This time, however, the company won't be vacuuming personal information: At its Google I/O developer conference on Wednesday in San Francisco, Google plans to deploy a series of sensors to collect data about environmental conditions in the Moscone West conference center over the course of the event.
"Using software built with the Google Cloud Platform, we'll be collecting and visualizing ambient data about the conference, such as temperature, humidity, air quality, in real time," explained Michael Manoochehri, developer programs engineer at Google, in a blog post. "Altogether, the sensors network will provide over 4,000 continuous data streams over a ZigBee mesh network managed by Device Cloud by Etherios."
In addition, said Manoochehri, the sensors will detect noise-level fluctuations and count footsteps in certain locations to provide a picture of how attendees move about the conference area.
Conference attendees might have their own real-time biological systems to detect and respond to temperature, humidity, air quality, noise and crowds, but Google's goal isn't to graph the obvious; it's to promote the development of software and hardware for its Cloud Platform. Having constructed a set of cloud services, Google would like to see more tenants move in.
Google's approach to working with developers is notably different than Apple's. Apple, in keeping with its preference for control, requires third-party developers to join its MiFi program to develop authorized accessories for iOS hardware. In the context of Android, Google has opted for a more open road: It offers an open Accessory Development Kit, based on the Arduino open-source electronics prototyping platform, to help developers come up with Android-compatible hardware without the need for a license.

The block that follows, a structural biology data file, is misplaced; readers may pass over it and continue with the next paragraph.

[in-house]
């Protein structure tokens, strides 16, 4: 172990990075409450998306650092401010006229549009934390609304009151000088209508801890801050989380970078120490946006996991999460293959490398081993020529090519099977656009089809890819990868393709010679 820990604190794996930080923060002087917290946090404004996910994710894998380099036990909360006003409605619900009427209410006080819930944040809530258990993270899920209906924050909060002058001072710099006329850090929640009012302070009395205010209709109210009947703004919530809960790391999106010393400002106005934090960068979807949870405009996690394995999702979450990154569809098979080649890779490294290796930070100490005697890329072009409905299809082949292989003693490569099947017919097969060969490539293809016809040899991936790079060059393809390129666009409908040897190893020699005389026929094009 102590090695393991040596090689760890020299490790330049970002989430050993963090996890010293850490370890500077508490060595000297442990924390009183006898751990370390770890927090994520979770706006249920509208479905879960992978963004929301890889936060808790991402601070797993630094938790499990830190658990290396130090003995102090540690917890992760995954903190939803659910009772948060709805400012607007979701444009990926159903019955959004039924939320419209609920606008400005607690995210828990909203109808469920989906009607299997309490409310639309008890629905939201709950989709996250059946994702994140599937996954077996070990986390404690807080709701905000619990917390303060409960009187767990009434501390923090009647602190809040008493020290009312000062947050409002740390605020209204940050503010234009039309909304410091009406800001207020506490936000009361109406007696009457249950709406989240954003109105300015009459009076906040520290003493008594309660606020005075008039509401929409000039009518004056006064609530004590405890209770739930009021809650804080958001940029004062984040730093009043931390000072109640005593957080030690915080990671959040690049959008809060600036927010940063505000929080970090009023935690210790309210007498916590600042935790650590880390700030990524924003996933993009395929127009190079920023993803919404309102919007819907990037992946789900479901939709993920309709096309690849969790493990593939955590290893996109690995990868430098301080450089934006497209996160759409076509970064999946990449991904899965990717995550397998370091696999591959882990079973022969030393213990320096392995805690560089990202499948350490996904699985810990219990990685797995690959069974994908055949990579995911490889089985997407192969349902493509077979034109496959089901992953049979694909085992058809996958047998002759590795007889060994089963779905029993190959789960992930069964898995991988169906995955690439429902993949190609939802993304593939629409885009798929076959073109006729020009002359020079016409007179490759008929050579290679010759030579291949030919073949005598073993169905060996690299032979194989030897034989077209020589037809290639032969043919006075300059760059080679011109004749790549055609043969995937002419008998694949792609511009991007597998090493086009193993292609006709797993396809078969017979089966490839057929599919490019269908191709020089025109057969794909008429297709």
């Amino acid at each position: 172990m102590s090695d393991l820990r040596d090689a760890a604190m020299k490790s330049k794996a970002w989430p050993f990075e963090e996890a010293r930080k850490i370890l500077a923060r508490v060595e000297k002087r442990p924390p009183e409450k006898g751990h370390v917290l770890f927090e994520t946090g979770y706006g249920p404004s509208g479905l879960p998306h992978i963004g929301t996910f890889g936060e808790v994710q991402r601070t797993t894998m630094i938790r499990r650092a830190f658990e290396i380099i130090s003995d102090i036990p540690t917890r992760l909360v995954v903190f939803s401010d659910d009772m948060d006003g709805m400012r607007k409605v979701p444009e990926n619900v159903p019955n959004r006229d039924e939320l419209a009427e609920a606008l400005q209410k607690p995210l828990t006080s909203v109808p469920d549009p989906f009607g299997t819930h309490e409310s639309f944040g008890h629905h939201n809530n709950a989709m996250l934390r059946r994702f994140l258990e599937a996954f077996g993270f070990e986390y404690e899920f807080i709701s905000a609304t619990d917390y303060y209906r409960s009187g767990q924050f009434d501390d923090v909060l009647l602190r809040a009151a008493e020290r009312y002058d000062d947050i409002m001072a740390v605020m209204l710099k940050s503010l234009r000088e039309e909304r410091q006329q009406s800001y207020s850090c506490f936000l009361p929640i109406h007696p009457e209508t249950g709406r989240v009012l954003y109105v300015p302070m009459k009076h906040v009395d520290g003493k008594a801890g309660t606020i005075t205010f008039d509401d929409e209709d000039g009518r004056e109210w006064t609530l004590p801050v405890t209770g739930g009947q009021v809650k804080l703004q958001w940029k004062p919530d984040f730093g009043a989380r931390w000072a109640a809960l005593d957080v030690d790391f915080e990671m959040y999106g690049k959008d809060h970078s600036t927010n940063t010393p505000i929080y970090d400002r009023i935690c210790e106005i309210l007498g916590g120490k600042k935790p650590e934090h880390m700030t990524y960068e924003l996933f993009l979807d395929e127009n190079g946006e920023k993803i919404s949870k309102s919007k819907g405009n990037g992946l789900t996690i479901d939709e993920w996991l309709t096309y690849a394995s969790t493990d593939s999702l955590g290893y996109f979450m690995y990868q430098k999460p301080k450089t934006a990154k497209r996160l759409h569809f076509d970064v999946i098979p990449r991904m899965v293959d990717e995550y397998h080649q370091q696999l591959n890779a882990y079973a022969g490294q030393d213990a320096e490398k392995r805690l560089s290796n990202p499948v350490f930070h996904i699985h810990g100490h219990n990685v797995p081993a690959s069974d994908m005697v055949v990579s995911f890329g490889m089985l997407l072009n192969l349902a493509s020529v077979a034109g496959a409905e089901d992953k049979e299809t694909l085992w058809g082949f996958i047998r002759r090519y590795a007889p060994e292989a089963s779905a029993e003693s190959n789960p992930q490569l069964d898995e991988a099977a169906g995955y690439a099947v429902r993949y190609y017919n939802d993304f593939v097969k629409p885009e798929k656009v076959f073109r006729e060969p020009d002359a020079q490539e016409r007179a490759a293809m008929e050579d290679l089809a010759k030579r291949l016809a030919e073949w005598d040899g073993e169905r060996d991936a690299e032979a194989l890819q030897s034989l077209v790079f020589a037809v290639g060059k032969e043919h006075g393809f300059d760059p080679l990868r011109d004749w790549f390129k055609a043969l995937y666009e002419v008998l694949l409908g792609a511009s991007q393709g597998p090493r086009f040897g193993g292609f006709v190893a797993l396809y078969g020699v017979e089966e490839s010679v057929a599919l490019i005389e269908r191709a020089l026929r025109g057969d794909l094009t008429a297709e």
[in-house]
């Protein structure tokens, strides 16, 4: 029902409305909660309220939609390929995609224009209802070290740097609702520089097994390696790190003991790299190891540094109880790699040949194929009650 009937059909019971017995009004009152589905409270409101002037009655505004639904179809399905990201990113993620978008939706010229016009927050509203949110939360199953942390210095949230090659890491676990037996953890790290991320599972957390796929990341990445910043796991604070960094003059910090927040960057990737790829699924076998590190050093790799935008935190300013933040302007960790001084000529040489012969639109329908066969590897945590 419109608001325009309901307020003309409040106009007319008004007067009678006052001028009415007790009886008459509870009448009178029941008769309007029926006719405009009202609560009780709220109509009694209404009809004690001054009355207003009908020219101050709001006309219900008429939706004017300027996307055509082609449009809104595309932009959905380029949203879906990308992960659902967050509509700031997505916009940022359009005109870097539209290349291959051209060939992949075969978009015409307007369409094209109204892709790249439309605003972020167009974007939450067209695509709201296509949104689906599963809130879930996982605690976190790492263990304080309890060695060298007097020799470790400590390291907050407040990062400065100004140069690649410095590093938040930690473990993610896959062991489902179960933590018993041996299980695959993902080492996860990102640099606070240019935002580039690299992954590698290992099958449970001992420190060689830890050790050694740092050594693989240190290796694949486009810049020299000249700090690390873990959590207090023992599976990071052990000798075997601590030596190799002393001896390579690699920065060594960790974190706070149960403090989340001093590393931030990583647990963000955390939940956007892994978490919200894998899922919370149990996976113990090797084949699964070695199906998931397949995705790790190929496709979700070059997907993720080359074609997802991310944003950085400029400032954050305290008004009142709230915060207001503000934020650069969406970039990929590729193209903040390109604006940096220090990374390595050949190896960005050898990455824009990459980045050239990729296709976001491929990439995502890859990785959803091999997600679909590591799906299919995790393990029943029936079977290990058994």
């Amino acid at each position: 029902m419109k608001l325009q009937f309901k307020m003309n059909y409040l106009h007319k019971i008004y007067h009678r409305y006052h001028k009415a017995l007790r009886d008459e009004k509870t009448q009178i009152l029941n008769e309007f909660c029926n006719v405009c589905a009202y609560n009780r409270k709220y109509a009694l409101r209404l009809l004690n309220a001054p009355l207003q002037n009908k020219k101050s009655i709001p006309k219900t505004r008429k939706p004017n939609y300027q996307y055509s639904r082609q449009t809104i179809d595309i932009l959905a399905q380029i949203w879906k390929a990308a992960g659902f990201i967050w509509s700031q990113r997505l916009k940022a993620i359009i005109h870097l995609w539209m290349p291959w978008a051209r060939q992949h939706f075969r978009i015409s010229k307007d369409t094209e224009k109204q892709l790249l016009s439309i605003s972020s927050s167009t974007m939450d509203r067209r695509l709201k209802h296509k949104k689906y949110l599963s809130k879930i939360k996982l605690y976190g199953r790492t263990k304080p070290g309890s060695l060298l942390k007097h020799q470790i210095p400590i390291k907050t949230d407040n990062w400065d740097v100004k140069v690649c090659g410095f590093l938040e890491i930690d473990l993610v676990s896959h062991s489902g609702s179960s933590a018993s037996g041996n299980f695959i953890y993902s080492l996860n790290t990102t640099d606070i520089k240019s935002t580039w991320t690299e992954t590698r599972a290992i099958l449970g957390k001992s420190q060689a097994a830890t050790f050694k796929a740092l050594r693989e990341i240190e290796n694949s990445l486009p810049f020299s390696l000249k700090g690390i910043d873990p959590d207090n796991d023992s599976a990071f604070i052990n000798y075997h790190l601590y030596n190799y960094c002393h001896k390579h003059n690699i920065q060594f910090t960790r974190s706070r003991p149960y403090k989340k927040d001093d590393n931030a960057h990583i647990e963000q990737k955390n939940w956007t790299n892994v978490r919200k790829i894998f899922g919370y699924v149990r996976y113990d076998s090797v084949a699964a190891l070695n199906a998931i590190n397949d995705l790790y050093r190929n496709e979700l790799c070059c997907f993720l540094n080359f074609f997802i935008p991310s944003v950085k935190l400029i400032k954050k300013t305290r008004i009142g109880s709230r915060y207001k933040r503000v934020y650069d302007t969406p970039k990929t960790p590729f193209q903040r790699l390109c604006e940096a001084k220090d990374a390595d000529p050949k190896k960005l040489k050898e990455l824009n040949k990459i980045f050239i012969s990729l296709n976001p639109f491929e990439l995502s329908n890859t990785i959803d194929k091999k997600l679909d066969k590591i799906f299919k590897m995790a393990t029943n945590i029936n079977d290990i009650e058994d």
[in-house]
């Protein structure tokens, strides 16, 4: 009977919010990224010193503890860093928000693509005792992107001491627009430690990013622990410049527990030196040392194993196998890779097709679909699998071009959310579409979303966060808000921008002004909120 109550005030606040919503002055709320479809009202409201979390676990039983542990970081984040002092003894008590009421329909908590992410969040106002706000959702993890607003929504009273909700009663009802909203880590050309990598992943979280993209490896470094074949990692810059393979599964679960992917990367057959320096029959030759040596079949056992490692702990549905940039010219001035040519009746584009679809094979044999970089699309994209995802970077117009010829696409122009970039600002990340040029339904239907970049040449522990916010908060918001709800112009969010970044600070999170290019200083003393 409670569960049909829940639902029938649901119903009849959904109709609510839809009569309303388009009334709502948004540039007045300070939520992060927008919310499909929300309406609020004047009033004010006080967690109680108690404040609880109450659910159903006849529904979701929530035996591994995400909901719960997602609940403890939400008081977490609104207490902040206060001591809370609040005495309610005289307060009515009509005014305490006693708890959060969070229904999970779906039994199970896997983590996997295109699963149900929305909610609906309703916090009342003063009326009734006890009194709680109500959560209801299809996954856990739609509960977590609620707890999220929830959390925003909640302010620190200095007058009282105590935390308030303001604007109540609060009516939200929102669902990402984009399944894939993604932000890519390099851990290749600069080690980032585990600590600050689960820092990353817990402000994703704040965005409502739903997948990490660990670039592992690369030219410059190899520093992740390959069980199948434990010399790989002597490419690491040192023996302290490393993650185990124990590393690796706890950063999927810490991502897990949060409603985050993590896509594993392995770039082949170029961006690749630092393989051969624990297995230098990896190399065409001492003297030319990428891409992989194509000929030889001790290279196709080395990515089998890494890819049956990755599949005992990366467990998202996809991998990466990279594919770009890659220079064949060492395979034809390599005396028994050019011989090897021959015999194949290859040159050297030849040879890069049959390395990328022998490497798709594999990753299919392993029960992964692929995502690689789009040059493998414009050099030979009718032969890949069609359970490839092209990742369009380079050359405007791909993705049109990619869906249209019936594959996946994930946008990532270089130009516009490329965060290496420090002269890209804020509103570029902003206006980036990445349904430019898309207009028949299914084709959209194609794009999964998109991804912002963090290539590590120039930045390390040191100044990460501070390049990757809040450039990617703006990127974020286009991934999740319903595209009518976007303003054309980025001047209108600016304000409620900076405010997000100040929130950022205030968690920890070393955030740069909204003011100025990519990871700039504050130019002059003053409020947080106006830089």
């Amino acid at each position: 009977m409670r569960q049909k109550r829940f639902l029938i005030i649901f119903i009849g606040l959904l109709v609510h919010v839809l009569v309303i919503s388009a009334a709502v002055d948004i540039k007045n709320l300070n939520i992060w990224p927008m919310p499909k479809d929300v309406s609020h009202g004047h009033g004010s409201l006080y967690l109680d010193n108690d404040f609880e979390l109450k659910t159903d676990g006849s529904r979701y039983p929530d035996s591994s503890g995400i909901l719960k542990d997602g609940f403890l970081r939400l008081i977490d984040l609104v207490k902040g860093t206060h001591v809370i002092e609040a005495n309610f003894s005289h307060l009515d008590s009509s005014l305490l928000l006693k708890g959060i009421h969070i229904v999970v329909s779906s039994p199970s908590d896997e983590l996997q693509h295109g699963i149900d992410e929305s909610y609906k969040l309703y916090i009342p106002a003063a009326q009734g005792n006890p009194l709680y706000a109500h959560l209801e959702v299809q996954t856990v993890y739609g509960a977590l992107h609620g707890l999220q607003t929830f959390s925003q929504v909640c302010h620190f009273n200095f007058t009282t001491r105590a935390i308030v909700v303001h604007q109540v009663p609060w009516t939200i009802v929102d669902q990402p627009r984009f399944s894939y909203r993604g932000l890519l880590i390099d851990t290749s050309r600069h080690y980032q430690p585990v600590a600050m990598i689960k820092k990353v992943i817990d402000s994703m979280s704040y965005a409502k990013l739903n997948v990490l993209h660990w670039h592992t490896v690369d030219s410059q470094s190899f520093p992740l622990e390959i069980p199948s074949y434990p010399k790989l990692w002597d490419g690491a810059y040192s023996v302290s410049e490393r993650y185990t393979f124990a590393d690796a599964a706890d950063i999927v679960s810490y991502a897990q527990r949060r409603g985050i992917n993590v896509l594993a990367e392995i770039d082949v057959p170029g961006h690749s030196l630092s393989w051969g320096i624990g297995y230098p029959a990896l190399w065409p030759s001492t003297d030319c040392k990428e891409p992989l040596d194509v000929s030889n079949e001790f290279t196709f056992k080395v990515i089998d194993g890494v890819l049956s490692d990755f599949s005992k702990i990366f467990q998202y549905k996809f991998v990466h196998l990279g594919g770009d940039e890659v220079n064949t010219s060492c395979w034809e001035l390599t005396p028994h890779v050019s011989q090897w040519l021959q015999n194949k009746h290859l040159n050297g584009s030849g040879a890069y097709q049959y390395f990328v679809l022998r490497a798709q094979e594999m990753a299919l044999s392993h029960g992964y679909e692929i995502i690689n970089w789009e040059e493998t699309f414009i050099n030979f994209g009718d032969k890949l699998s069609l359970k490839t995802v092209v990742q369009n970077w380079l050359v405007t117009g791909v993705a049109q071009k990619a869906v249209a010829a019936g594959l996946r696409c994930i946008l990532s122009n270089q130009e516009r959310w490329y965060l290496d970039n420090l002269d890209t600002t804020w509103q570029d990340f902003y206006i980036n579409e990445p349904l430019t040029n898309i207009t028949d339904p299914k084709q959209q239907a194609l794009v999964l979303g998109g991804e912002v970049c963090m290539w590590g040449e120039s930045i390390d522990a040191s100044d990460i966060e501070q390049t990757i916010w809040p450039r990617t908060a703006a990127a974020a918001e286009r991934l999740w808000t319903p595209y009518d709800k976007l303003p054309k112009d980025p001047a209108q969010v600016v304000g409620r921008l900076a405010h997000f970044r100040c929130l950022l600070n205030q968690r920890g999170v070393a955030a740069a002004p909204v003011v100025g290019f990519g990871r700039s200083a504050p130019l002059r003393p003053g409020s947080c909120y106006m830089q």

Google is taking a similarly open approach with its Cloud Platform: The Cloud Platform code for the sensor project, the Arduino sensor hardware designs, and the data collected will be open source and publicly available after the conference, according to Manoochehri.
Google is working with O'Reilly Media's Data Sensing Lab to deploy some 525 sensors at the conference. Although Google is pitching its Cloud Platform as a foundation for potential sensor-oriented innovation, Data Sensing Lab is participating to promote the sensor hardware on a broader level: Generating interest in the Internet of Things contributes to O'Reilly Media's publishing, events and DIY hardware businesses.
Google in the Enterprise SurveyThere's no doubt Google has made headway into businesses: Just 28 percent discourage or ban use of its productivity products, and 69 percent cite Google Apps' good or excellent mobility. But progress could still stall: 59 percent of nonusers distrust the security of Google's cloud. Its data privacy is an open question, and 37 percent worry about integration.
InformationWeek Must Reads Oct. 21, 2014InformationWeek's new Must Reads is a compendium of our best recent coverage of digital strategy. Learn why you should learn to embrace DevOps, how to avoid roadblocks for digital projects, what the five steps to API management are, and more.